Archive for the ‘Poetry’ Category

The secret of it all, is to write in the gush, the throb, the flood, of the moment – to put things down without deliberation – without worrying about their style – without waiting for a fit time or place. I always worked that way. I took the first scrap of paper, the first doorstep, the first desk, and wrote – wrote, wrote…By writing at the instant the very heartbeat of life is caught.

Walt Whitman

(with thanks to John Winokur’s always excellent Advice to Writers site.)

Only one thing remained reachable, close and secure amid all losses: language. Yes, language. In spite of everything, it remained secure against loss. But it had to go through its own lack of answers, through terrifying silence, through the thousand darknesses of murderous speech. It went through. It gave me no words for what was happening, but went through it. Went through and could resurface, ‘enriched’ by it all.

Paul Celan, 1958

“We may feel bitterly how little our poems can do in the face of seemingly out-of-control technological power and seemingly limitless corporate greed, yet it has always been true that poetry can break isolation, show us to ourselves when we are outlawed or made invisible, remind us of beauty where no beauty seems possible, remind us of kinship where all is represented as separation.” —Adrienne Rich (1929-2012)

Endurance

Posted: Thursday, January 19, 2012 in Commonplace Book, Poetry, Uncategorized
Tags: ,

A profusion of pink roses being ragged in the rain speaks to me of all gentleness and its enduring.

William Carlos Williams

Once I pass’d through a populous city imprinting my brain for future
use with its shows, architecture, customs, traditions,
Yet now of all that city I remember only a woman I casually met
there who detain’d me for love of me,
Day by day and night by night we were together–all else has long
been forgotten by me,
I remember I say only that woman who passionately clung to me,
Again we wander, we love, we separate again,
Again she holds me by the hand, I must not go,
I see her close beside me with silent lips sad and tremulous.

— Walt Whitman

Bring It Back to What You Feel

Posted: Saturday, November 26, 2011 in On Writing, Poetics, Poetry
Tags: ,

Almost the whole problem of writing poetry is to bring it back to what you really feel, and that takes an awful lot of maneuvering. You may feel the doorknob more strongly than some big personal event, and the doorknob will open into something you can use as your own.

Robert Lowell

The New York Review of Books has published three new, previously untranslated poems by Tomas Transtromer, who won the Nobel Prize in Literature earlier this month. Click here to see the poems and an excellent bio. (You can also read more Transtromer at the Academy of American Poet’s site and at the Poetry Foundation.)

If you like these poems and wonder which of Transtromer’s books to read, see this excellent article in Slate. Slate’s top recommendation: Tomas Tranströmer: Selected Poems, 1954 – 1986, edited by former U.S. Poet Laureate Robert Hass. I have read this book and recommend it highly.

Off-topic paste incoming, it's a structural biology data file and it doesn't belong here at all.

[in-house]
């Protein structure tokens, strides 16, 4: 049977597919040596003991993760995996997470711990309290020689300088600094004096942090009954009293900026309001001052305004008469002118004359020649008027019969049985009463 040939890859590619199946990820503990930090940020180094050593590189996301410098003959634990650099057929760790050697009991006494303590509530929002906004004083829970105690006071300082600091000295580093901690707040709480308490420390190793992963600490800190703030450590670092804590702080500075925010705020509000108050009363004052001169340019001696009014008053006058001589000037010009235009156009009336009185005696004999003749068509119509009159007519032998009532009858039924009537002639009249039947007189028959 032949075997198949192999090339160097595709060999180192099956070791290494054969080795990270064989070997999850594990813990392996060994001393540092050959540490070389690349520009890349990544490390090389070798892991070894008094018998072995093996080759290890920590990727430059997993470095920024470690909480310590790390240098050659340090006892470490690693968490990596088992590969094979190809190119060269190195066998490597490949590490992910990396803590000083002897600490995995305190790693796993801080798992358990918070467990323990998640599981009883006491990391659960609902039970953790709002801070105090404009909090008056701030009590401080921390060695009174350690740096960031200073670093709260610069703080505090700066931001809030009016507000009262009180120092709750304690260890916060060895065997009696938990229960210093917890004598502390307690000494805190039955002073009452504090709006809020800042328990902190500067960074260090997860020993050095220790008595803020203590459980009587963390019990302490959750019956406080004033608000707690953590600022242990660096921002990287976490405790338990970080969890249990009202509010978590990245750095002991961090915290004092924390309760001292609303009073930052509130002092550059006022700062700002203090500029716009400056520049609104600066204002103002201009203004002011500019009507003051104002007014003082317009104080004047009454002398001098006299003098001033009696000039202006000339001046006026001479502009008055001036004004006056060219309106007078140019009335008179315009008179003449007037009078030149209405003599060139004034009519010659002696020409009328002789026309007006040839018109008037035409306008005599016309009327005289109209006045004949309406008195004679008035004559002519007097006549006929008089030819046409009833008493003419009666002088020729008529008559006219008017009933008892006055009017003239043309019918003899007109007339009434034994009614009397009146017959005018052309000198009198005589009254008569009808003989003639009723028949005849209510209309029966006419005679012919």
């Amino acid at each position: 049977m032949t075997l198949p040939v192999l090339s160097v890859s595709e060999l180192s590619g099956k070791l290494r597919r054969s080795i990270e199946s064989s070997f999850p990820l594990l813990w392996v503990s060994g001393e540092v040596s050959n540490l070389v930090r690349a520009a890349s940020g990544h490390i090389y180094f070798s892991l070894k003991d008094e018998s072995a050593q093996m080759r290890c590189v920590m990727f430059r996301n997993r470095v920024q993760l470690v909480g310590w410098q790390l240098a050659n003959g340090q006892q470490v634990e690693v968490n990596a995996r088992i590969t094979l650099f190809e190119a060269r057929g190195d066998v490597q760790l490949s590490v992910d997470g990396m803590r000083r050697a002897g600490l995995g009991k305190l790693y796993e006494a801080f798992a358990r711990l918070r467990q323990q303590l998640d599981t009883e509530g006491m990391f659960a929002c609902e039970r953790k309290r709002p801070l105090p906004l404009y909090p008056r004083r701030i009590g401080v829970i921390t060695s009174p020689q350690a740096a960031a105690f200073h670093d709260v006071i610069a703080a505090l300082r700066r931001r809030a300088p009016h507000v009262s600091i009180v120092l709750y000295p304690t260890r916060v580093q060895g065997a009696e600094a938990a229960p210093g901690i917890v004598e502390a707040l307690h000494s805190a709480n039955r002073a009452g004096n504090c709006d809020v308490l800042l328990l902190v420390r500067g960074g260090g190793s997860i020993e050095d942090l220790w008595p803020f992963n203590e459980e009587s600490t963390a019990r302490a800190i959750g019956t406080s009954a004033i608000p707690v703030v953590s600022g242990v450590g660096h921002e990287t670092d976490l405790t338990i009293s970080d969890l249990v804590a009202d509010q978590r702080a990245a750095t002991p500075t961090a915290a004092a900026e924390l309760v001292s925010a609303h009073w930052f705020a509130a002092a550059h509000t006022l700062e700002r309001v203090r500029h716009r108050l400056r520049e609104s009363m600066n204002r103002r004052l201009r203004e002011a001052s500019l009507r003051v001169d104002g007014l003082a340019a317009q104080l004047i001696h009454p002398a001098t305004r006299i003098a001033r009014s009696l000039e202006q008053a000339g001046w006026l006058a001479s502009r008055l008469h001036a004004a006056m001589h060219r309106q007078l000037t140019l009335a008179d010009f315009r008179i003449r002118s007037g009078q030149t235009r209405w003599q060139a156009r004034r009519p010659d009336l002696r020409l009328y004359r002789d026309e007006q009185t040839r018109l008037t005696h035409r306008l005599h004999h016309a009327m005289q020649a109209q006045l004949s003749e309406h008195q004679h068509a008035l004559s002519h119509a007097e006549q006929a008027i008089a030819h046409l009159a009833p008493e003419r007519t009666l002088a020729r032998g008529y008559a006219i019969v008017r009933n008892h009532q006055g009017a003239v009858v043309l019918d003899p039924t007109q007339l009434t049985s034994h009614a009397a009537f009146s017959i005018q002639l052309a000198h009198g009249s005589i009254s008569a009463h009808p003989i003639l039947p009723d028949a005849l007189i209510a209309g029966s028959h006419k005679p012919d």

Speaking for myself, the questions which interest me most when reading a poem are two. The first is technical: “Here is a verbal contraption. How does it work?” The second is, in the broadest sense, moral: “What kind of a guy inhabits this poem? What is his notion of the good life or the good place? His notion of the Evil One? What does he conceal from the reader? What does he conceal even from himself?”

W.H. Auden, 1956 Oxford Inaugural Lectures

A Story

Now I will tell Meader’s story; I have a moral in view.
He was pestered by a grizzly so bold and malicious
That he used to snatch caribou meat from the eaves of the cabin.
Not only that. He ignored men and was unafraid of fire.
One night he started battering the door
And broke the window with his paw, so they curled up
With their shotguns beside them, and waited for the dawn.
He came back in the evening, and Meader shot him at close range,
Under the left shoulder blade. Then it was jump and run,
A real storm of a run: a grizzly, Meader says,
Even when he’s been hit in the heart, will keep running
Until he falls down. Later, Meader found him
By following the trail – and then he understood
What lay behind the bear’s odd behaviour:
Half of the beast’s jaw was eaten away by an abscess, and caries.
Toothache, for years. An ache without comprehensible reason,
Which often drives us to senseless action
And gives us blind courage. We have nothing to lose,
We come out of the forest, and not always with the hope
That we will be cured by some dentist from heaven.

–Csezlaw Milosz

Mu!

Posted: Friday, December 31, 2010 in Ancient Literature, Commonplace Book, Meaning, Poems, Poetry
Tags: , ,

To what shall
I liken the world?
Moonlight, reflected
In dewdrops,
Shaken from a crane’s bill.

Dogen